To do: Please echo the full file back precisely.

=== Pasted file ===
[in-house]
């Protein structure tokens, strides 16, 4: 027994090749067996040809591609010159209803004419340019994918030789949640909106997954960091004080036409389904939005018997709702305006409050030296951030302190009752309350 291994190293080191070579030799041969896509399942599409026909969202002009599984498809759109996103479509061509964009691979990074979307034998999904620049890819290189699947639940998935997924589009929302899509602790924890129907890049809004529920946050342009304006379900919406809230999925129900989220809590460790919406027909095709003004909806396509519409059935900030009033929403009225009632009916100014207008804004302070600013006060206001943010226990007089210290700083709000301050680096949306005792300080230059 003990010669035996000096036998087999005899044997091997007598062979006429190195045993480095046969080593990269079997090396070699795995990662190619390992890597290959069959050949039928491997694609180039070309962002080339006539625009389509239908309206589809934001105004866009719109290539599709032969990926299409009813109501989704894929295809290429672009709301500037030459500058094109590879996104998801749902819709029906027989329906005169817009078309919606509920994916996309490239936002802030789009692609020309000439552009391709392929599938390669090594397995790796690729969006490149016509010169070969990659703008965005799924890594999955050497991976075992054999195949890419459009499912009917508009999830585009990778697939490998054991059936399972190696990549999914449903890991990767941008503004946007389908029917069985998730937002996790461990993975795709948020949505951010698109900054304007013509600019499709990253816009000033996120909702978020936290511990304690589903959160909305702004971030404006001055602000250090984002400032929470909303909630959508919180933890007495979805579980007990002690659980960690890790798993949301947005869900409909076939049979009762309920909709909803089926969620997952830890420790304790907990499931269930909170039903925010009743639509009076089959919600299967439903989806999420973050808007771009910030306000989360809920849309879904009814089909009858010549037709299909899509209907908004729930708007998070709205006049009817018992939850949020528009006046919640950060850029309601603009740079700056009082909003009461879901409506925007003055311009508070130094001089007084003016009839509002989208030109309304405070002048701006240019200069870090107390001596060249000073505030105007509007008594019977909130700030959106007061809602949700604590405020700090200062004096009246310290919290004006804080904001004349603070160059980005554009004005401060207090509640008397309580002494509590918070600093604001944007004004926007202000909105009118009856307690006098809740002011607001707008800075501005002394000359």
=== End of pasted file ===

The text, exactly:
[in-house]
């Protein structure tokens, strides 16, 4: 027994090749067996040809591609010159209803004419340019994918030789949640909106997954960091004080036409389904939005018997709702305006409050030296951030302190009752309350 291994190293080191070579030799041969896509399942599409026909969202002009599984498809759109996103479509061509964009691979990074979307034998999904620049890819290189699947639940998935997924589009929302899509602790924890129907890049809004529920946050342009304006379900919406809230999925129900989220809590460790919406027909095709003004909806396509519409059935900030009033929403009225009632009916100014207008804004302070600013006060206001943010226990007089210290700083709000301050680096949306005792300080230059 003990010669035996000096036998087999005899044997091997007598062979006429190195045993480095046969080593990269079997090396070699795995990662190619390992890597290959069959050949039928491997694609180039070309962002080339006539625009389509239908309206589809934001105004866009719109290539599709032969990926299409009813109501989704894929295809290429672009709301500037030459500058094109590879996104998801749902819709029906027989329906005169817009078309919606509920994916996309490239936002802030789009692609020309000439552009391709392929599938390669090594397995790796690729969006490149016509010169070969990659703008965005799924890594999955050497991976075992054999195949890419459009499912009917508009999830585009990778697939490998054991059936399972190696990549999914449903890991990767941008503004946007389908029917069985998730937002996790461990993975795709948020949505951010698109900054304007013509600019499709990253816009000033996120909702978020936290511990304690589903959160909305702004971030404006001055602000250090984002400032929470909303909630959508919180933890007495979805579980007990002690659980960690890790798993949301947005869900409909076939049979009762309920909709909803089926969620997952830890420790304790907990499931269930909170039903925010009743639509009076089959919600299967439903989806999420973050808007771009910030306000989360809920849309879904009814089909009858010549037709299909899509209907908004729930708007998070709205006049009817018992939850949020528009006046919640950060850029309601603009740079700056009082909003009461879901409506925007003055311009508070130094001089007084003016009839509002989208030109309304405070002048701006240019200069870090107390001596060249000073505030105007509007008594019977909130700030959106007061809602949700604590405020700090200062004096009246310290919290004006804080904001004349603070160059980005554009004005401060207090509640008397309580002494509590918070600093604001944007004004926007202000909105009118009856307690006098809740002011607001707008800075501005002394000359």